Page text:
Water tupelo (Nyssa aquatica), also called cottongum, sourgum, swamp tupelo, tupelo-gum, and water-gum, is a large, long-lived tree that grows in southern swamps and flood plains where its root system is periodically under water. It has a swollen base that tapers to a long, clear bole and often occurs in pure stands. A good mature tree will produce commercial timber used for furniture and crates. Many kinds of wildlife eat the fruits and it is a favored honey tree.
1. The Silviculture of Water TupeloTupelo contains about 5 species native to the United States  and eastern Asia . Tupelo trees reach heights of 100 feet, with a diameter of over 3 feet. The sapwood of Tupelo is a light gray brown, while the heartwood is darker. It has interlocked grain, with a natural tendency to warp when dries, especially when flat sawn. It shows a characteristic figure when quartersawn. It has no characteristic odor or taste. It is moderately strong, but difficult to glue.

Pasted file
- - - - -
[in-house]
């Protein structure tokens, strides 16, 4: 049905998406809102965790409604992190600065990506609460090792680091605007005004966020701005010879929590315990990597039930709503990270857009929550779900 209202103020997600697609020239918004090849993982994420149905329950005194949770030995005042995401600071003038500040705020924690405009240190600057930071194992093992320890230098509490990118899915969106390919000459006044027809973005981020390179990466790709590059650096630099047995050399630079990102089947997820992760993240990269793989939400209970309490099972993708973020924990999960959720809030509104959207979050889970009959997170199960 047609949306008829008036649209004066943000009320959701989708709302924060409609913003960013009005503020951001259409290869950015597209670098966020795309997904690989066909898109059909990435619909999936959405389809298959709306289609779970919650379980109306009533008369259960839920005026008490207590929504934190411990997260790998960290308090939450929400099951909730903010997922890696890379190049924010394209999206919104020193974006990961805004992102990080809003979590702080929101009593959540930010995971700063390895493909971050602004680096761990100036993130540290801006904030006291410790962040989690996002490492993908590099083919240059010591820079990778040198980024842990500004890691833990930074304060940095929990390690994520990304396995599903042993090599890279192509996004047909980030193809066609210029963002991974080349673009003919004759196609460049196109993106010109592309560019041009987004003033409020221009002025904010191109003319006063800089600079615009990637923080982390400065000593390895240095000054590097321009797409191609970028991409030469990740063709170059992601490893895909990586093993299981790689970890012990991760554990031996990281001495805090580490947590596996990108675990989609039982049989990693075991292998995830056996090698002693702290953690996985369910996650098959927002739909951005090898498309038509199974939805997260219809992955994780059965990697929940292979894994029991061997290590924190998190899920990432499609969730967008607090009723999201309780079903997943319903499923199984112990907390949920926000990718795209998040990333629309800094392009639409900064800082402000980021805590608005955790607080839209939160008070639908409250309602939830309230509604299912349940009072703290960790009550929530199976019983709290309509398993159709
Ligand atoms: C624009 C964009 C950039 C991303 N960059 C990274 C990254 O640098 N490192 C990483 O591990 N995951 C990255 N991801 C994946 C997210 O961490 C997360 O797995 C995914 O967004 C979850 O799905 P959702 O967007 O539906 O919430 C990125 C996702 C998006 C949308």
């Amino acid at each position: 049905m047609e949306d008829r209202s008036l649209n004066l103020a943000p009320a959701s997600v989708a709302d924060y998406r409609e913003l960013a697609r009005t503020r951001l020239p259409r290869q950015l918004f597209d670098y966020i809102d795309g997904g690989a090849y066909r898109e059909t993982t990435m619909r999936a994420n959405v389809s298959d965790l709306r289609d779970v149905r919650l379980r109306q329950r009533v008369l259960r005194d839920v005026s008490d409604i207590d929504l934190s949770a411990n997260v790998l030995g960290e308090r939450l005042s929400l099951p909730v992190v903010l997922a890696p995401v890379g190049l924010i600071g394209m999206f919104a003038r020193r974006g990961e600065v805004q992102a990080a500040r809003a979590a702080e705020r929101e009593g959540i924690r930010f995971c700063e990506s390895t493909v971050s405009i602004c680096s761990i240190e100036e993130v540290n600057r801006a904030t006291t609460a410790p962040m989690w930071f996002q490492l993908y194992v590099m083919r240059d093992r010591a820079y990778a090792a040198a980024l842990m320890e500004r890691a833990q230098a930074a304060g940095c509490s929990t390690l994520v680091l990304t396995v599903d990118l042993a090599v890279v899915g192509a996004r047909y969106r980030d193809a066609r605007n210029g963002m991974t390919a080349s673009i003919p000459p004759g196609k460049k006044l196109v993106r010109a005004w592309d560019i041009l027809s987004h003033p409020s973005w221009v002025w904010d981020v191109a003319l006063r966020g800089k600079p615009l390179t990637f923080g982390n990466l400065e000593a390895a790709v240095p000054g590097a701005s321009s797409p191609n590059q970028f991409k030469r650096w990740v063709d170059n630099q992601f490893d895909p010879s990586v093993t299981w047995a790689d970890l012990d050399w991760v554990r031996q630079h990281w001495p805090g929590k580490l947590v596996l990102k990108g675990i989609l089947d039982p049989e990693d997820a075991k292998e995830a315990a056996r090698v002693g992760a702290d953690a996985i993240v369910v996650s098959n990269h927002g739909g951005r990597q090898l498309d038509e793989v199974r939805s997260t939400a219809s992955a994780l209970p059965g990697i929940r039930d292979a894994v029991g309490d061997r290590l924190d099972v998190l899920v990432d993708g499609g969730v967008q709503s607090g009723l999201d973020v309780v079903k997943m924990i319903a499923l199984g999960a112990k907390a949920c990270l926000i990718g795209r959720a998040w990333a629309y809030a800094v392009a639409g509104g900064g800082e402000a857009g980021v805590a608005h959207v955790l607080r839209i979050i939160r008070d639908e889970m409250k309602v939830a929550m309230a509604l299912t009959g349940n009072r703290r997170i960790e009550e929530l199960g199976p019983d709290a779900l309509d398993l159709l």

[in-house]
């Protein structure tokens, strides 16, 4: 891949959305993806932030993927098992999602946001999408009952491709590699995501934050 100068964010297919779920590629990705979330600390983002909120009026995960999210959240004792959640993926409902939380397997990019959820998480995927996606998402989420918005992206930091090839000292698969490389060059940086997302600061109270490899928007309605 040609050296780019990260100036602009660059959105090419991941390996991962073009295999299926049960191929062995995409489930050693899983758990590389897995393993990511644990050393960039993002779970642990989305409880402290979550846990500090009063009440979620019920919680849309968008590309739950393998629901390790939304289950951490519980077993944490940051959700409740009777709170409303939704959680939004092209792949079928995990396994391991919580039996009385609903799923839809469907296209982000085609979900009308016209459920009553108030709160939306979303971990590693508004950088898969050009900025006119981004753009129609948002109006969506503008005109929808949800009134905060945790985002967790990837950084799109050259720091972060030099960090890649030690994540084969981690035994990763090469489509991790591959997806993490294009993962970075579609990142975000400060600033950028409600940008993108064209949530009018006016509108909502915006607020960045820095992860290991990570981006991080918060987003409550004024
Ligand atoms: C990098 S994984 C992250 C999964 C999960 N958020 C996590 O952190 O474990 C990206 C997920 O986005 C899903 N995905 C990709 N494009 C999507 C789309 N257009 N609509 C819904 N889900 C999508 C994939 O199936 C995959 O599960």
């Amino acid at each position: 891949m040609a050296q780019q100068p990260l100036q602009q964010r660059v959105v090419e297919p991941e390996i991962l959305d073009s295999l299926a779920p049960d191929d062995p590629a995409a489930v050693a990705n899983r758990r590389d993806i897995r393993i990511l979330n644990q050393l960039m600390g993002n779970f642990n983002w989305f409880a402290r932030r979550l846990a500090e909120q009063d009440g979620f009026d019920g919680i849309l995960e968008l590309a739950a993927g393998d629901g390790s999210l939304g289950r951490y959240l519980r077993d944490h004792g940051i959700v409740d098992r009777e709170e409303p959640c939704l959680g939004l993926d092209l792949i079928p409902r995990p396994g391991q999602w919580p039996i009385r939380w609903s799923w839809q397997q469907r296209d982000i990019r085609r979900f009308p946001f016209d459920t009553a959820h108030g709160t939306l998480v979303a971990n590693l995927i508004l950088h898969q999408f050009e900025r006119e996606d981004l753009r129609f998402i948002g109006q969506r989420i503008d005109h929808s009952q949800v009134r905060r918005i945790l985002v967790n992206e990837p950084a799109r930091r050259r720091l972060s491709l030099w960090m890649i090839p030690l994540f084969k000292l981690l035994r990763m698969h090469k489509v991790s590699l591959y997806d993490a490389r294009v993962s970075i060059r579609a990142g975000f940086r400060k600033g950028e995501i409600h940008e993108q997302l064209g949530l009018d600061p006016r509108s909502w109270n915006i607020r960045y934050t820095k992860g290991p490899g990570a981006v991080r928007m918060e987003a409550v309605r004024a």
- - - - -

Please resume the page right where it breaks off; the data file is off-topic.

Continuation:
Forestryimages.org provides several images of parts of water tupelo. The tree is a hardwood and the lineal taxonomy is Magnoliopsida > Cornales > Nyssaceae > Nyssa aquatica L. Water tupelo is also sometimes called cottongum, sourgum, swamp tupelo, tupelo-gum, and water-gum.
3. The Range of Water Tupelo
Water tupelo grows throughout the Coastal Plain from southeastern Virginia to southern Georgia, and from northwestern Florida along the Gulf of Mexico to southeastern Texas. It extends up the Mississippi River Valley as far north as the southern tip of Illinois.
Leaf: Alternate, simple, pinnately veined, 4 to 8 inches long, oblong to obovate, entire margin but may have a few large teeth.
Twig: Stout, yellow-brown to red-brown, large heart-shaped leaf scar, buds small, pith diaphragmed, spur shoots common.